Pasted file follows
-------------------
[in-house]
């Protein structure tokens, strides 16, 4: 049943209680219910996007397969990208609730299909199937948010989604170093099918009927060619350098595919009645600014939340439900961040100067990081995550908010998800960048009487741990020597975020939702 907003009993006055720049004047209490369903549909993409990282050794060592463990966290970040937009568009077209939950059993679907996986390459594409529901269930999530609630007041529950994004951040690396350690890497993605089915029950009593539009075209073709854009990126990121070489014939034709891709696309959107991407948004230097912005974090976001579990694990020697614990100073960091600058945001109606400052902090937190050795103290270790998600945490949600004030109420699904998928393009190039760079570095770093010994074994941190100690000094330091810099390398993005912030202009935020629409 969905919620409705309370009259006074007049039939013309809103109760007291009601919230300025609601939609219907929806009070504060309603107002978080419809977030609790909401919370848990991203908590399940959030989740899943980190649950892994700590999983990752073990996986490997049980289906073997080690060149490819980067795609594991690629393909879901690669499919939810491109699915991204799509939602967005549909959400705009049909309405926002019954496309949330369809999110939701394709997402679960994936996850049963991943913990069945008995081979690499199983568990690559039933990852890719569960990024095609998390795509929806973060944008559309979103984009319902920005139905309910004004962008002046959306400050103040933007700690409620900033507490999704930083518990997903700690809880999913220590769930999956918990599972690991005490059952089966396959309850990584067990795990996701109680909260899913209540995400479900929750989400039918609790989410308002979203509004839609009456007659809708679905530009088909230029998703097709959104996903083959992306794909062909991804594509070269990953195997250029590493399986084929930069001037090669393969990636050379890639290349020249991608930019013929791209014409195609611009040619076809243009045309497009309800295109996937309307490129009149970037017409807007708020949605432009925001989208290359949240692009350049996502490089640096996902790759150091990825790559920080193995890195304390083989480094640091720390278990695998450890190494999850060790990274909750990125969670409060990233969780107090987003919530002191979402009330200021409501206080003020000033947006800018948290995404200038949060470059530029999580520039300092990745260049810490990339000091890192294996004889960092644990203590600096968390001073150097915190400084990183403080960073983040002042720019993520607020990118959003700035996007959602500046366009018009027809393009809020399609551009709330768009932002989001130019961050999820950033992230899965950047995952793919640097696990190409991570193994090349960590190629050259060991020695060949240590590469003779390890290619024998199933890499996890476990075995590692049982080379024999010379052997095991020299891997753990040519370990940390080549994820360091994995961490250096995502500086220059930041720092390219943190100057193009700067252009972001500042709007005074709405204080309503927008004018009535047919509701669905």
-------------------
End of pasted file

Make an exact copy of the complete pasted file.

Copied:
[in-house]
């Protein structure tokens, strides 16, 4: 049943209680219910996007397969990208609730299909199937948010989604170093099918009927060619350098595919009645600014939340439900961040100067990081995550908010998800960048009487741990020597975020939702 907003009993006055720049004047209490369903549909993409990282050794060592463990966290970040937009568009077209939950059993679907996986390459594409529901269930999530609630007041529950994004951040690396350690890497993605089915029950009593539009075209073709854009990126990121070489014939034709891709696309959107991407948004230097912005974090976001579990694990020697614990100073960091600058945001109606400052902090937190050795103290270790998600945490949600004030109420699904998928393009190039760079570095770093010994074994941190100690000094330091810099390398993005912030202009935020629409 969905919620409705309370009259006074007049039939013309809103109760007291009601919230300025609601939609219907929806009070504060309603107002978080419809977030609790909401919370848990991203908590399940959030989740899943980190649950892994700590999983990752073990996986490997049980289906073997080690060149490819980067795609594991690629393909879901690669499919939810491109699915991204799509939602967005549909959400705009049909309405926002019954496309949330369809999110939701394709997402679960994936996850049963991943913990069945008995081979690499199983568990690559039933990852890719569960990024095609998390795509929806973060944008559309979103984009319902920005139905309910004004962008002046959306400050103040933007700690409620900033507490999704930083518990997903700690809880999913220590769930999956918990599972690991005490059952089966396959309850990584067990795990996701109680909260899913209540995400479900929750989400039918609790989410308002979203509004839609009456007659809708679905530009088909230029998703097709959104996903083959992306794909062909991804594509070269990953195997250029590493399986084929930069001037090669393969990636050379890639290349020249991608930019013929791209014409195609611009040619076809243009045309497009309800295109996937309307490129009149970037017409807007708020949605432009925001989208290359949240692009350049996502490089640096996902790759150091990825790559920080193995890195304390083989480094640091720390278990695998450890190494999850060790990274909750990125969670409060990233969780107090987003919530002191979402009330200021409501206080003020000033947006800018948290995404200038949060470059530029999580520039300092990745260049810490990339000091890192294996004889960092644990203590600096968390001073150097915190400084990183403080960073983040002042720019993520607020990118959003700035996007959602500046366009018009027809393009809020399609551009709330768009932002989001130019961050999820950033992230899965950047995952793919640097696990190409991570193994090349960590190629050259060991020695060949240590590469003779390890290619024998199933890499996890476990075995590692049982080379024999010379052997095991020299891997753990040519370990940390080549994820360091994995961490250096995502500086220059930041720092390219943190100057193009700067252009972001500042709007005074709405204080309503927008004018009535047919509701669905």